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Spousal Care and Pain Among the Population Aged 65 Years and Older: A European Analysis

Authors
  • Barbosa, Fátima1
  • Delerue Matos, Alice1, 2
  • Voss, Gina1
  • Costa, Patrício3, 4, 5
  • 1 Communication and Society Research Centre, Institute of Social Sciences, University of Minho, Braga , (Portugal)
  • 2 Department of Sociology, Institute of Social Sciences, University of Minho, Braga , (Portugal)
  • 3 School of Medicine, Life and Health Sciences Research Institute, University of Minho, Braga , (Portugal)
  • 4 ICVS (Life and Health Sciences Research Institute)/3B's (Biomaterials, Biodegradables and Biomimetics) Associate Laboratory, Guimarães , (Portugal)
  • 5 Faculty of Psychology and Education Sciences, University of Porto, Porto , (Portugal)
Type
Published Article
Journal
Frontiers in Medicine
Publisher
Frontiers Media SA
Publication Date
May 11, 2021
Volume
8
Identifiers
DOI: 10.3389/fmed.2021.602276
Source
Frontiers
Keywords
Disciplines
  • Medicine
  • Original Research
License
Green

Abstract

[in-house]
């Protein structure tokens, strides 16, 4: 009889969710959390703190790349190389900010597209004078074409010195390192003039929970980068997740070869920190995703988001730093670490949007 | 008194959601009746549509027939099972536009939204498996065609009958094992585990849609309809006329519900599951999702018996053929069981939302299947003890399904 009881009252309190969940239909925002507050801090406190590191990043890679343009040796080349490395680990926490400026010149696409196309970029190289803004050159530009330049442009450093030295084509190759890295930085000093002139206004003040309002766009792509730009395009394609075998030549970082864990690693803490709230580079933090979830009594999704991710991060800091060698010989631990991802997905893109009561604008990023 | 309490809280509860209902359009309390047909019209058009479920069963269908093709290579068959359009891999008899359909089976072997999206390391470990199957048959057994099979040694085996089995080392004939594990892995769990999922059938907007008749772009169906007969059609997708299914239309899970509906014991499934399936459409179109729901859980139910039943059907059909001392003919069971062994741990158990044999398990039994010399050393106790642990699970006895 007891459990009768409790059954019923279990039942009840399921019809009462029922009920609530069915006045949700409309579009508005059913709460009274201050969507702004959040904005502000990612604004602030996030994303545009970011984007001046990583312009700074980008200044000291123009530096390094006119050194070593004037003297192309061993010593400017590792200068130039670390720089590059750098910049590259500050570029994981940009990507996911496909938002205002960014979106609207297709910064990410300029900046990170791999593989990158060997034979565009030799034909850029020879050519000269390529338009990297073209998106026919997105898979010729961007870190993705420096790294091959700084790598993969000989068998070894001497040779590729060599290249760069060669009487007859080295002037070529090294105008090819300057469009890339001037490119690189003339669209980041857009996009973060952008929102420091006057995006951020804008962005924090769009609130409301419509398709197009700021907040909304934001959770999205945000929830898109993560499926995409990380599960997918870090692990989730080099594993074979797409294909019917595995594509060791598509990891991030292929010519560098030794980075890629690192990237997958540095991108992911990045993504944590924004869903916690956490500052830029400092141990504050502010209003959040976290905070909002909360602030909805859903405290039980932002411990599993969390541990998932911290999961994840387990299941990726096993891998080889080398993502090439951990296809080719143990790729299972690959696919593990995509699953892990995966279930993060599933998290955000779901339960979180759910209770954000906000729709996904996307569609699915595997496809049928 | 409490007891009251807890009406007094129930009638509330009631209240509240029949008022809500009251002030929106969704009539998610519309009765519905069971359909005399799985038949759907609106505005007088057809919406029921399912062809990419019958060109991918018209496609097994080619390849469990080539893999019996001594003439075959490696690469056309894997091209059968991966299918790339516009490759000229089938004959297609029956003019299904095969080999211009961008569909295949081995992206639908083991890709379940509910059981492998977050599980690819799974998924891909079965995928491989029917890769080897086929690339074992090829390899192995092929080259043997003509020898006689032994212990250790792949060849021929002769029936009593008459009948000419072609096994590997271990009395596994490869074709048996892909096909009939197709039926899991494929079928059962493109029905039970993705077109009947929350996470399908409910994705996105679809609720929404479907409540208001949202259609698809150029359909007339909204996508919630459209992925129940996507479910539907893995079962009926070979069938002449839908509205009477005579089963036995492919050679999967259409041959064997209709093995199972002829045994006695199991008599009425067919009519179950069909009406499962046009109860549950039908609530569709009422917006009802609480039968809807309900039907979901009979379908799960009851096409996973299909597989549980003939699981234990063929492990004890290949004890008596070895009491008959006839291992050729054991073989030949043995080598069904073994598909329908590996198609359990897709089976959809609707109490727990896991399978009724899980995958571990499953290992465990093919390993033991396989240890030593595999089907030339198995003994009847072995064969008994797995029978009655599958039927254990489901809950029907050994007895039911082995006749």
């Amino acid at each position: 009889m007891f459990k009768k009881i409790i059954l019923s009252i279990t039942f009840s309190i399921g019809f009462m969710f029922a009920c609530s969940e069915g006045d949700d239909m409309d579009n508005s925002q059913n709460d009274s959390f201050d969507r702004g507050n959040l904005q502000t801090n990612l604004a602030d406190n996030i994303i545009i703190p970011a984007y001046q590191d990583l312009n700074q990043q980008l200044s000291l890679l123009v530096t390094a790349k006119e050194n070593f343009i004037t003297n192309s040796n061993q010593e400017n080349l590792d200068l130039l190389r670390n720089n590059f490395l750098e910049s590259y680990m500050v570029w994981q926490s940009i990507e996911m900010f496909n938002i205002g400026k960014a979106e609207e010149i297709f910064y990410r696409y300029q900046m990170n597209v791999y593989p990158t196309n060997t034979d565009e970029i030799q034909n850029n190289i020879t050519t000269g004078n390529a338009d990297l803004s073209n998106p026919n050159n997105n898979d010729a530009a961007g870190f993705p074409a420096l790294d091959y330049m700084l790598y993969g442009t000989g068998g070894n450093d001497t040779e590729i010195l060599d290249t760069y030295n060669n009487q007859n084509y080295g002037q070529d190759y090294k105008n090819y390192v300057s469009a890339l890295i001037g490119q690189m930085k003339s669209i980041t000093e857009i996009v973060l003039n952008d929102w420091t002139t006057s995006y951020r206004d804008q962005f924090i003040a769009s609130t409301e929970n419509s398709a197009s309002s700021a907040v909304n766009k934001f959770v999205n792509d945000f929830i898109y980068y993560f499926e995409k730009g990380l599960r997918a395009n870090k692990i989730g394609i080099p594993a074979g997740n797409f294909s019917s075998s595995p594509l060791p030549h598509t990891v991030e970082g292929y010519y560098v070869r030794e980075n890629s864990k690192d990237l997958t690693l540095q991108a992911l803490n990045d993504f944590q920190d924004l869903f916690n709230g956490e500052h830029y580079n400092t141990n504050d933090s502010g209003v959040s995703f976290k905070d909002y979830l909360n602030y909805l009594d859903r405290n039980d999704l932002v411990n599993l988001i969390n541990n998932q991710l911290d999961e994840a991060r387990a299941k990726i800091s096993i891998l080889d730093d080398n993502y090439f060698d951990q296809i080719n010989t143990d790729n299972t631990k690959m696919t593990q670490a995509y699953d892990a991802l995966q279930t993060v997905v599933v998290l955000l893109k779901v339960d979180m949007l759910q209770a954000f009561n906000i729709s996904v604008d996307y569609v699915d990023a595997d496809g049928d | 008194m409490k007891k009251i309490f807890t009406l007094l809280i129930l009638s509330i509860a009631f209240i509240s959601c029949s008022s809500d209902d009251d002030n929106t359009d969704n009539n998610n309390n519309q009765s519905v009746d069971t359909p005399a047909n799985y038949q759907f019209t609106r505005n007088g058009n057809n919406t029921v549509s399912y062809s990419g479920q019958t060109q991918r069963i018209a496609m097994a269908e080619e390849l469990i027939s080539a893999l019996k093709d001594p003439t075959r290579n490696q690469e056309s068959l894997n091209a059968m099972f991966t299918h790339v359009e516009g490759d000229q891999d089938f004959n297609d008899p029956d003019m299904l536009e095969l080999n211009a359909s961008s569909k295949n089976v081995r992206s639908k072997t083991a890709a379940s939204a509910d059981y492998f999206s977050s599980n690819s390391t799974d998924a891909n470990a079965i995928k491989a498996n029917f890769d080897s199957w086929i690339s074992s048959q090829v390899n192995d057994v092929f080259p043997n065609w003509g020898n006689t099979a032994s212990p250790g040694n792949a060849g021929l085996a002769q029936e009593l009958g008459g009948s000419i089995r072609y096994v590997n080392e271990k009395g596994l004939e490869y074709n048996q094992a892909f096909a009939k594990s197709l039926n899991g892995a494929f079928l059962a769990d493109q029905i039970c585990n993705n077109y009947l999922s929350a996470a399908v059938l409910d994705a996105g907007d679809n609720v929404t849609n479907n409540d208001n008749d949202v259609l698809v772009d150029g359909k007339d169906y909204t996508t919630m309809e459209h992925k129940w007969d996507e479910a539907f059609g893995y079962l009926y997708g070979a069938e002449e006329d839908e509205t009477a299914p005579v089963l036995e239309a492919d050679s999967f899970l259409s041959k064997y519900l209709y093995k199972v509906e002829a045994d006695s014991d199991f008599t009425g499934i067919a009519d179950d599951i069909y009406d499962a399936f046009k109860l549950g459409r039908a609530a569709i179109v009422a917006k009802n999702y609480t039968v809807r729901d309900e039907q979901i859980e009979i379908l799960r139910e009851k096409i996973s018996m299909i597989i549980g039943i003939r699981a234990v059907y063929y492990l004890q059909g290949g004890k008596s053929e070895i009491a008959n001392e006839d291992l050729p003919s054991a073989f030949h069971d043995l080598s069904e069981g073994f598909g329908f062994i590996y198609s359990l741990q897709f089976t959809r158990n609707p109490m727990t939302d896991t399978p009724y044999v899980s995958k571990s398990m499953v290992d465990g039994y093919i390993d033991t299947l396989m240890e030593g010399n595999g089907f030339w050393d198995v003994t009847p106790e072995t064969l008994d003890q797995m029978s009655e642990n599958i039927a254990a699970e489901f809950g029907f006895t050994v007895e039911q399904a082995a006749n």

Background: Spousal care is the most important source of informal care in old age. Nevertheless, despite the growing importance of this issue, the association between providing spousal care inside the household and pain remains unexplored in Europe. Objective and Methods: This study aims to estimate the prevalence of pain reported by spouse caregivers aged 65 plus that provide care inside the household and to investigate the association between providing spousal care and pain. Data from 17 European countries that participated in wave 6 of the Survey of Health, Aging and Retirement in Europe (SHARE) is used. The analyses are based on 26,301 respondents aged 65 years and older who provide informal care inside the household to their spouse/partner exclusively (N = 1,895) or do not provide any informal care (inside or outside the household) (24,406). Descriptive statistics and multilevel logistic regressions (individual-level as level 1, and country as level 2) were performed. Results: Overall, spouse caregivers report pain more often (63.4%) than their non-caregiver‘s counterparts (50.3%). Important differences in the prevalence of pain among spouse caregivers were found between countries, with Portugal (80.3%), Spain (74.6%), France (73%), Italy (72.4%), and Slovenia (72.1) showing the highest prevalence of pain, and Denmark (36%), Switzerland (41.5) and Sweden (42.3%), the lowest. Results from multilevel logistic regressions show that European individuals aged 65+ who provide spousal care have an increased likelihood of reporting pain (OR 1.30; CI = 1.13–1.48). Conclusion: Our results suggest that in Europe, spouse caregivers aged 65+ are at greater risk of experiencing pain. Therefore, European policymakers should consider spouse caregivers as a health priority group, and take measures to ensure they receive comprehensive health and socio-economic support.

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